San Francisco’s Chinatown is the more famous of the Chinatowns in the Bay, but Oakland’s has its own history and culture. It is a very distinct entity and white people who visit both are sometimes surprised by how different they are; it’s not just that Oakland lacks the elaborate facades of San Francisco, but that it is demographically different and has a different feel than San Francisco does. There’s a lively debate about which is more ‘authentic,’ when considering the pastiche and tourism-oriented attractions in San Francisco versus the actual working community in Oakland. I’ll just say that I know where I go for dim sum and leave it at that.
Chinese settlers were among the first members of the Asian community to arrive in Oakland, and a Chinese settlement in the region dates back to 1850. Early residents fished for shrimp in the bay, worked in the goldfields, and laboured as domestic servants. Chinese labourers worked in the fields, laboured to build a dam, and toiled in factories, particularly canneries. By 1860, the Census recorded almost 100 Chinese immigrants in a growing city of 1,500. As with San Francisco, city leaders attempted to relocate the Chinese community, and in Oakland, they succeeded, pushing them away from Telegraph to San Pablo Avenue. Curiously, a major fire of mysterious origins precipitated this move.
As anti-immigration attitudes become more entrenched and the United States started aggressively passing laws to keep Chinese and other Asian immigrants out, many members of the Chinese community found it difficult to run businesses and work, and the community became in some senses more insular by default, because residents were isolated by institutional racism. The population leaned heavily to bachelors, thanks to restrictions on immigration, and it boomed in 1906 when Chinese refugees sought shelter in Oakland. Many of them chose to stay there, rather than returning to San Francisco as it rebuilt.
One thing often said about Chinatowns in any city is that they are exclusive enclaves, and that’s really not the case, not even historically. While some isolation did occur, most were heavily integrated with the surrounding Anglo society, and when I speak of Chinatown becoming more insular, I don’t mean totally so. White people did business in Chinatown and traveled freely through it, interacting with citizens, as did people of other races. People like to claim that immigrants who retain their language and culture are ‘bad Americans,’ but in fact it’s difficult to find immigrant communities where this mythical total isolation and refusal to engage with the white community is anything other than a myth.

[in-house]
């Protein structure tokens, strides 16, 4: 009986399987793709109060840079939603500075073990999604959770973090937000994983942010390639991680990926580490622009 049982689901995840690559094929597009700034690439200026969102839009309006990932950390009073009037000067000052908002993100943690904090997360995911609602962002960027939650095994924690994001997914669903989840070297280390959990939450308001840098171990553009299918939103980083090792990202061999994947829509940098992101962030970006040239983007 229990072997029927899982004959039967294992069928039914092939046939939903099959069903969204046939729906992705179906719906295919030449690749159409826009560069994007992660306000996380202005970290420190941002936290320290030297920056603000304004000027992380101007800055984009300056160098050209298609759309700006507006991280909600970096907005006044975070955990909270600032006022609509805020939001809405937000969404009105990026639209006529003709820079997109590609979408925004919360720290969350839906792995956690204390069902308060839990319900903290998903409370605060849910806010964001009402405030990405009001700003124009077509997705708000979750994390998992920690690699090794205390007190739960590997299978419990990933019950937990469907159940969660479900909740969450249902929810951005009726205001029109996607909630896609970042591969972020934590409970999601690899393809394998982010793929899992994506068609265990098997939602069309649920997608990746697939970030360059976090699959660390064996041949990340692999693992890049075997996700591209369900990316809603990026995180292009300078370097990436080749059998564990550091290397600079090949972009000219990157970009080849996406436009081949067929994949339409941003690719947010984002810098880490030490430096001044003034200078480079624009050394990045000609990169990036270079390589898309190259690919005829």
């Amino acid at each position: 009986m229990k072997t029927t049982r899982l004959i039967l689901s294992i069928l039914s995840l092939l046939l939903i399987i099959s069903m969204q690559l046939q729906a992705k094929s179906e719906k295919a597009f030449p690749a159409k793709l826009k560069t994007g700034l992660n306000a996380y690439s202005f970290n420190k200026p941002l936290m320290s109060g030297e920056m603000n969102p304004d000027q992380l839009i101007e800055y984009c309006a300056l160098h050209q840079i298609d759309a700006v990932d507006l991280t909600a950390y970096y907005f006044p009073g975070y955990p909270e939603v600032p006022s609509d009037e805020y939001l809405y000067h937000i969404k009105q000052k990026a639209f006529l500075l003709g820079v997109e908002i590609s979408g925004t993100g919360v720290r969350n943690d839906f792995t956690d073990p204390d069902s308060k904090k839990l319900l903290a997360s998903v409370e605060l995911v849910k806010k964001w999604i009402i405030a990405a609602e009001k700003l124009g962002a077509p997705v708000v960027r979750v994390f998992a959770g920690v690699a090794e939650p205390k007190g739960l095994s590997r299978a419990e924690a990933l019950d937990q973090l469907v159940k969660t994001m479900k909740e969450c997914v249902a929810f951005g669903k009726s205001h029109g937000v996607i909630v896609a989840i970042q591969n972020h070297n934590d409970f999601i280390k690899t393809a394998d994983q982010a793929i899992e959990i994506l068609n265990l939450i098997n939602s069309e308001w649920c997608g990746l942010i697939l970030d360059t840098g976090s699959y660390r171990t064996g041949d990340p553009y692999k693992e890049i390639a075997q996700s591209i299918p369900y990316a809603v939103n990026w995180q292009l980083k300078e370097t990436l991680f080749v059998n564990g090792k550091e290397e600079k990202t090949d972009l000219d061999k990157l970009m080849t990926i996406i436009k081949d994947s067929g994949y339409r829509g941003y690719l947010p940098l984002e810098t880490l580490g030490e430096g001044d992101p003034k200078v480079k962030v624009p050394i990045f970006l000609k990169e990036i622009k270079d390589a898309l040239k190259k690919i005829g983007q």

Japanese and Korean immigrants began flocking to Oakland at the turn of the century, followed by Filipino people in the 1930s and 1940s. Thanks to US involvement in Southeast Asia, refugees from Cambodia, Laos, and Vietnam also settled in Oakland in the 1950s and 1960s. Oakland was and is a working port town and you can see this reflection in the city’s complex demographics. Oakland’s Chinatown can’t really fairly bear that name, because the community is about much more than Chinese people; you are just as likely to encounter a Korean restaurant as you are to find a Chinese grocer, and a stroll down Webster is a quick lesson in linguistics.
With liberalisation of immigration laws came an increase in the size of the Asian population and a renaissance for Oakland’s Chinatown as entrepreneurs from a number of regions settled and started building homes and businesses in the States. As a major port and a city with an international airport, Oakland continues to attract immigrants from all over the world, not just Asia and the Pacific Islands, and it is a place with constantly shifting demographics and population, far from being a static city.
Oakland’s Chinatown also has a very rich history of community organising. In discussions about the civil rights movement in the United States, many leave out the role of Asian-Americans. Both Oakland and San Francisco housed community activists of all stripes and the Asian and Pacific Islander community was extremely active. This article at Colorlines discusses some of the visual art from this period, and points the way to even more images. These are a far cry from the way a lot of white people think about Chinatown in San Francisco or Oakland:
This is the kind of imagery many of my fellow white folks associate with white culture in 1975, when this piece was made, not with Asian and Pacific Islander communities.
Community activism continues to be a vital part of the culture in Oakland’s Asian-American, Black, and Latina/o communities. It’s something that outsiders often forget, when they talk about Oakland. The dominant view of Oakland is as a scary, crime-ridden place where no one wants to go. When I lived in Oakland, some people were afraid to visit me because they thought Oakland as a whole was ‘unsafe’ despite the fact that it bridges communities from privileged white people in the hills to impoverished Black folks struggling to survive in West Oakland. Oakland’s Chinatown lies in the heart of this, and its history, and that of its community, is often ignored and erased.
The contributions of the Asian and Pacific Islander community to Oakland’s history have been immense, and over 17% of the population identifies as Asian or Pacific Islander. Oakland may be close to 30% Black, but it also has a large Latina/o community, with almost 25% of the total population. Oakland’s Chinatown is a reminder that Oakland is not racially uniform, that it is not ‘the ghetto,’ that in fact there’s a lot going on in the maligned city on the other side of the Bay, including radical political activism, art, great food, and culture.
For more information on Chinatown’s rich history, check out the Oakland Chinatown Oral History Project.